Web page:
Alec Leamas (Richard Burton in one of his greatest film performances) is a British spy sent to East Germany by his controller, George Smiley (Rupert Davies), to pretend to be a defector and to undermine a senior intelligence officer. Burton brings a world-weary characterisation to his role, and perfectly captures the morally ambiguous nature of what it is to inhabit this most shadowy of worlds. With support performances from Claire Bloom as Nan Perry, a communist sympathiser in London, and Oskar Werner. “Easily the masterpiece of a long storied career. This film clearly shows the ambiguity and betrayals of those who toil in the world of espionage.” (Scott DiMarco, huffingtonpost.com)
Dir: Martin Ritt 112mins UK 1965
Director Martin Ritt’s scintillating, nerve-jangling version of the 1963 novel by John le Carre provides Richard Burton with an unforgettable opportunity to be fascinating. He gives a great workout to his main strengths as an actor, a masterclass in how to be wrecked, remote, morose, haunted and intriguing. He is stupendous in one of his best performances as the embittered, tormented English spy Alec Leamas, who is sent to East Germany, under cover of being supposedly dismissed as a traitor, to ensnare an old foe called Hans-Dieter Mundt (Peter Van Eyck).
Ritt goes for heightened realism and captures the bleak, world-weary mood and desperate atmosphere of the tawdry spy game perfectly through Paul Dehn and Guy Trosper’s compellingly dour screenplay and Oswald Morris’ strikingly stark and masterly black & white cinematography. Partly set in Berlin, and thanks to an engrossing story, the film exerts a tight hold from early on and never gives up its white-knuckle grasp.
There is also resoundingly striking work from Oskar Werner as Leamas’ German contact Fiedler, from Claire Bloom as his lover Nan Perry and from George Voskovec as the East German defence attorney. Also in the sterling ’60s cast are Sam Wanamaker, Rupert Davies, Michael Hordern, Cyril Cusack, Robert Hardy, Bernard Lee, Beatrix Lehmann, Esmond Knight, Niall MacGinnis and Warren Mitchell.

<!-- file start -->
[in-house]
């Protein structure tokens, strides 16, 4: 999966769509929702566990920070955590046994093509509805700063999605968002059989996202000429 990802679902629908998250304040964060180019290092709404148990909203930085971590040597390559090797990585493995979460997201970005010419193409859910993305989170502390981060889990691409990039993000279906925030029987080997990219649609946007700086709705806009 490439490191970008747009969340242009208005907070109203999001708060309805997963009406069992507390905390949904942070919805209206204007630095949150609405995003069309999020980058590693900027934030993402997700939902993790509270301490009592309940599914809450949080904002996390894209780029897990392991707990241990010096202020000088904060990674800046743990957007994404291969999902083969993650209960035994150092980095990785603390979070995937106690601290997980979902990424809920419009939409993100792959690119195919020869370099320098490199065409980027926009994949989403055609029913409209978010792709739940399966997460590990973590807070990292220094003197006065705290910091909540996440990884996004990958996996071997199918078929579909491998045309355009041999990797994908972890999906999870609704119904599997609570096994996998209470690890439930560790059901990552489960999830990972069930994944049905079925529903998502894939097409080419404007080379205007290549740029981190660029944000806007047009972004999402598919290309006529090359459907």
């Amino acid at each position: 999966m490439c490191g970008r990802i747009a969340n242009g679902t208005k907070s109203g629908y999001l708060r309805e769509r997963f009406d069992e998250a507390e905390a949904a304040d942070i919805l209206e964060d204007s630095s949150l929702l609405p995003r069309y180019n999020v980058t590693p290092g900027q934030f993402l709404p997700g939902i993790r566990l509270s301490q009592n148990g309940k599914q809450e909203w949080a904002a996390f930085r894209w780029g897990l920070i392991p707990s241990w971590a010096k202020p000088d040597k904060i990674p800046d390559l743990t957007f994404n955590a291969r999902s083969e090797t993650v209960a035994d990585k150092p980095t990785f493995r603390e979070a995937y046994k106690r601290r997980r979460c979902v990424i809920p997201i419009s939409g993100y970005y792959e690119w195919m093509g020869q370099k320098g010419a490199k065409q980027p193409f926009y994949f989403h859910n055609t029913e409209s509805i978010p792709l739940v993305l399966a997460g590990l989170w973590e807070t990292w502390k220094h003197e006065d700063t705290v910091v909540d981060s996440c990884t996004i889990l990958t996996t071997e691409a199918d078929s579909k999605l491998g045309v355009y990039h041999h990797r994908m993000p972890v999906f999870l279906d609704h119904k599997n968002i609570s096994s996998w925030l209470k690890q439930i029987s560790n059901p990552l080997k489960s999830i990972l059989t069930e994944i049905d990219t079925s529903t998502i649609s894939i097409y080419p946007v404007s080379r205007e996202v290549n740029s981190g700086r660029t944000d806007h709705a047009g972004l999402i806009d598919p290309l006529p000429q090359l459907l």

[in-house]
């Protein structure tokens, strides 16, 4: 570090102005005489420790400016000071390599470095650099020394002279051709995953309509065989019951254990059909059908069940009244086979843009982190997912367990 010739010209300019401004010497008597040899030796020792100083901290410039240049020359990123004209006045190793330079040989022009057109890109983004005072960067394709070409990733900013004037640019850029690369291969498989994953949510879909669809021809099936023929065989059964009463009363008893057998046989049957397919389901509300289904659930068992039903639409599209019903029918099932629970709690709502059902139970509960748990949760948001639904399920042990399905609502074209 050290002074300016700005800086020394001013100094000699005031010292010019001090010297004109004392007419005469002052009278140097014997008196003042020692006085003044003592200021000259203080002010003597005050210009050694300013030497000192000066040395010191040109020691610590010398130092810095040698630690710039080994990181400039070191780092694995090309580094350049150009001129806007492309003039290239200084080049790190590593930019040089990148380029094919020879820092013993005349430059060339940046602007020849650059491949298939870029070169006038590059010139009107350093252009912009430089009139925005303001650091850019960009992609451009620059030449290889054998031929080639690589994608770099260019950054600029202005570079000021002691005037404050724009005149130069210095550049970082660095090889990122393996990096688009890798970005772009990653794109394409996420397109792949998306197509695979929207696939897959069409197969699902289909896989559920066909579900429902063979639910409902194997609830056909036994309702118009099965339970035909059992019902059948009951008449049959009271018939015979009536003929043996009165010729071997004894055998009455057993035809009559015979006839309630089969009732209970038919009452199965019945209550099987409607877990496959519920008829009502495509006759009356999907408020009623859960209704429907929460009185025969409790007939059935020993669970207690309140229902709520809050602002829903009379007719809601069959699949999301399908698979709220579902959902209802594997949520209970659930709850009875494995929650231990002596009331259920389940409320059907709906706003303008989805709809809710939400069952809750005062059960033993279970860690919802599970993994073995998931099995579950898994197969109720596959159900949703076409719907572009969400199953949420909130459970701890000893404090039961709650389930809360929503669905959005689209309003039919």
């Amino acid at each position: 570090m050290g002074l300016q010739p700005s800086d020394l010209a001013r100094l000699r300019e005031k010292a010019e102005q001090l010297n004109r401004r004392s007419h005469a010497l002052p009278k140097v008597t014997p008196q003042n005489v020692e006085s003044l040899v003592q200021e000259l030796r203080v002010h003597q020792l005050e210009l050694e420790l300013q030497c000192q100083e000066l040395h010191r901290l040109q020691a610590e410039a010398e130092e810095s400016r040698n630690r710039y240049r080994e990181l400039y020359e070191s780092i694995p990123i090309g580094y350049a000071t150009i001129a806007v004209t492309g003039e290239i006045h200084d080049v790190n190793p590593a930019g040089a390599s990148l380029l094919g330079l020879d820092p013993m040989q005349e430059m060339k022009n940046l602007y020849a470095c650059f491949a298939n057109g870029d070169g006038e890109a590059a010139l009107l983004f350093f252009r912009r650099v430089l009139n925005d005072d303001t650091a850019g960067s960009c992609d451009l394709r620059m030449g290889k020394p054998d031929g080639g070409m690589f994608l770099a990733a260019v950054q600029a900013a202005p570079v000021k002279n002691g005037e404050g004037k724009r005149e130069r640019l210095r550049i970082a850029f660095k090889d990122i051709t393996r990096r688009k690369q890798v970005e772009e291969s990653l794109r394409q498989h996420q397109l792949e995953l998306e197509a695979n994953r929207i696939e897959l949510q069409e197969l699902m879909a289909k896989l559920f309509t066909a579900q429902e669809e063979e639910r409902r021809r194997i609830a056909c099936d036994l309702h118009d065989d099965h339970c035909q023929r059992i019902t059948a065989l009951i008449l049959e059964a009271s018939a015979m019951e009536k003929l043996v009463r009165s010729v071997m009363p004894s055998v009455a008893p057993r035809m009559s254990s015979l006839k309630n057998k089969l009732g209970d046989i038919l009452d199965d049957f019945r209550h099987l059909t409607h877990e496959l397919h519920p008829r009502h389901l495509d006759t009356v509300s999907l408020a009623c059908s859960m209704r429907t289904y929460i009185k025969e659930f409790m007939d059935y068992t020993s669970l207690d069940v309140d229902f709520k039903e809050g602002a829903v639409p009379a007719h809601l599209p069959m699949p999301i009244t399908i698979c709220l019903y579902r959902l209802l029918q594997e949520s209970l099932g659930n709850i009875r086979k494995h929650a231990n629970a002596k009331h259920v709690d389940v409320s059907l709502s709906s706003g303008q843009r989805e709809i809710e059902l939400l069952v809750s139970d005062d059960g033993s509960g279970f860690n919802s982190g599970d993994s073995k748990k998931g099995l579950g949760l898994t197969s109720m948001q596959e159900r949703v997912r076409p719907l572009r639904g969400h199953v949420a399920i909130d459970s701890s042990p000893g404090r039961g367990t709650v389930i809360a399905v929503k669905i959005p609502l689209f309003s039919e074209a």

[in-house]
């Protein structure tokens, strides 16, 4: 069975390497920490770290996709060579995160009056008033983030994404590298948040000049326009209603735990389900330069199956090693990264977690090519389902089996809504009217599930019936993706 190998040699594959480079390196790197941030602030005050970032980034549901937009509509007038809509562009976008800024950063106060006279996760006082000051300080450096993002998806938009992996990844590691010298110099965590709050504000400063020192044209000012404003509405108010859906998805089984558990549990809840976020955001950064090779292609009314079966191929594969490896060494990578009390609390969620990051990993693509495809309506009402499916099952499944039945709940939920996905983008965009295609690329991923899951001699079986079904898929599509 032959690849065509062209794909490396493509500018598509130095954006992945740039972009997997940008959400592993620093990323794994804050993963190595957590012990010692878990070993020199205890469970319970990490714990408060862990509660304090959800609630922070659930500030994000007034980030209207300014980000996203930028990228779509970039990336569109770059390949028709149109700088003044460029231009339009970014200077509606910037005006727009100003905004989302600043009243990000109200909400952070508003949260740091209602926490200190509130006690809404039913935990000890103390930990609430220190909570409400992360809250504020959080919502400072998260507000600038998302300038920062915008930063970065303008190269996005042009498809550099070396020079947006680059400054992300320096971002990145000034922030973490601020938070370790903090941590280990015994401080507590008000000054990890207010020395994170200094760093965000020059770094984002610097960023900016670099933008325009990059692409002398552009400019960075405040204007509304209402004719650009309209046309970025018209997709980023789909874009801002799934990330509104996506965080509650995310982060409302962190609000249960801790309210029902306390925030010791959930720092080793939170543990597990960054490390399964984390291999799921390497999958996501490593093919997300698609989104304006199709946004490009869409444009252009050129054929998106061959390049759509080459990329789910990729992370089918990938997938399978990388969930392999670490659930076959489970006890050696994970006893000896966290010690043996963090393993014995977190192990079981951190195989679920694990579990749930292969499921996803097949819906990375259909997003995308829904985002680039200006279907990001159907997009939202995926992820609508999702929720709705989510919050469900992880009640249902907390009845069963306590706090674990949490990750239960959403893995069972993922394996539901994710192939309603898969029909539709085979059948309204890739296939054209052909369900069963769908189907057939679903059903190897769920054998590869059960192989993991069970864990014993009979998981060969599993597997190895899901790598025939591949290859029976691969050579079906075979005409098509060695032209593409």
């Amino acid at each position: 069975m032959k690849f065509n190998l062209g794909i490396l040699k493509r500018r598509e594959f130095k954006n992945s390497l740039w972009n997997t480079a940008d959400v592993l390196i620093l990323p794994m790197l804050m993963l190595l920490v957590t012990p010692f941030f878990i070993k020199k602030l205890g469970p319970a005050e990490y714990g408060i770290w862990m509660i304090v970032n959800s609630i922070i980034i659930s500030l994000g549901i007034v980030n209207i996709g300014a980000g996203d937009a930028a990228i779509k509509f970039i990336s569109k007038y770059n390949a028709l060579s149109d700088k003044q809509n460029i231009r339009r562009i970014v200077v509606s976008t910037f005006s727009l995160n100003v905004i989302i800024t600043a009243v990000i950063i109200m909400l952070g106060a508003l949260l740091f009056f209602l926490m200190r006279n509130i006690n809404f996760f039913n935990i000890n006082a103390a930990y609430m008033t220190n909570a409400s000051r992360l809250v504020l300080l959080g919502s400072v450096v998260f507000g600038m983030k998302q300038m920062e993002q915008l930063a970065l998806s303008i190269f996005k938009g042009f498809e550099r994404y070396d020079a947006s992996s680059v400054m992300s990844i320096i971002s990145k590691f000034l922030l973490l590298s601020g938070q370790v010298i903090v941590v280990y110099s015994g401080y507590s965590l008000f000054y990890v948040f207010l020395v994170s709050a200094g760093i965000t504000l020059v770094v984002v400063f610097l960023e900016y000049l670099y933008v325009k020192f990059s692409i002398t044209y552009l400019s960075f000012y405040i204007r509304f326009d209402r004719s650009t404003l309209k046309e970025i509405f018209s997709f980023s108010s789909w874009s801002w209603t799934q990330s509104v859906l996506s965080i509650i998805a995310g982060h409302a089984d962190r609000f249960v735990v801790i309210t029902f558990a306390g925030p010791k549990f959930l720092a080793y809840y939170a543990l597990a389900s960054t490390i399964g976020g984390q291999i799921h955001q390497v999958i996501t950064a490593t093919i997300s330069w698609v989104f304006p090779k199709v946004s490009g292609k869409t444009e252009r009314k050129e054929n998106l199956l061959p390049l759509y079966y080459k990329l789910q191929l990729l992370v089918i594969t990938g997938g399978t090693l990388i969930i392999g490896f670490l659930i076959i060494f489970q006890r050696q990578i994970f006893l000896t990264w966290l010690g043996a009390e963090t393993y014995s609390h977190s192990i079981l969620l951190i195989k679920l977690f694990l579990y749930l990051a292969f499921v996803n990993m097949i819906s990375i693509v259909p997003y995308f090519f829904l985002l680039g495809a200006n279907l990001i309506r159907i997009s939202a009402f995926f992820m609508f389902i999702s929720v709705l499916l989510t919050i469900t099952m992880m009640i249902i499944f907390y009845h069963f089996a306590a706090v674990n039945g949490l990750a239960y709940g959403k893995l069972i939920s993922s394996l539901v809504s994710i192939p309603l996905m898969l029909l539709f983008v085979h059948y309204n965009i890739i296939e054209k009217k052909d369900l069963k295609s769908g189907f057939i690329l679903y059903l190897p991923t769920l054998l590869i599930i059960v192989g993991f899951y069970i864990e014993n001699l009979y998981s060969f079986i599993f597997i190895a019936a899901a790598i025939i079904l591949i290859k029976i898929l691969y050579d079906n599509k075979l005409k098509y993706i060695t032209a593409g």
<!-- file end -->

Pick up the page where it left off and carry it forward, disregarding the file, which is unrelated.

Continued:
This is the first filmed adaptation of a John le Carre story and the first appearance on film of Le Carre’s famous George Smiley character, here played by Rupert Davies.
Le Carre worked for MI5 and MI6 in the 1950s and 1960s and was in Berlin when the Wall was being built. He drew on his real-life experiences there for the story, the events in the novel being set about a year after the Wall went up.
Acknowledgments: Derek Winnert, derekwinnert.com
“The Spy […] is a hard-edged, and finally tragic, thriller suffused with the political and social consciousness that defined [Martin] Ritt’s career” Gary W Tooze, dvdbeaver.com
Richard Burton – Alec Leamas
Claire Bloom – Nan Perry
Oskar Werner – Fiedler
Peter van Eyck – Hans-Dieter Mundt
Rupert Davies – George Smiley
Director – Martin Ritt
Producer – Martin Ritt
Screenplay – Paul Dehn, Guy Trosper
Cinematography – Oswald Morris
Original Music – Sol Kaplan
- Gripping – had you guessing ’til the end!
- Superb! As good as when I saw it 35 years ago
- As good as it says on the tin!
- Burton at his gritty best!
- Whilst it required much attention to follow the complicated spy-game narrative, the film was worth re-visiting for its stellar cast
- Key plot points delivered rapidly – brain struggled to keep up!
- It seems an age ago
- Great ’50s street scenes. Pace made plot understandable
- Seats a little uncomfortable for a feature-length film. Nevertheless, enjoyed it very much!
- Dialogue difficult to hear at times. Confusing plot but this goes with the genre. Unexpected ending. Glad I’ve seen it must now read the book to make sense of it!
- At many points during the film, I questioned ‘Since when was that necessary?’ Ideas were not hinted (sic) it seemed until the last minute, even though there was lots of potential for foreshadowing (them). Hence I was more confused and annoyed, rather than saddened by the end. Dragged on a bit, as well, and I never really understood the plot. I only found out who Mundt was near the end
- Nice clear picture, unlike the sound so I didn’t really know what was going on
- Inaudible at times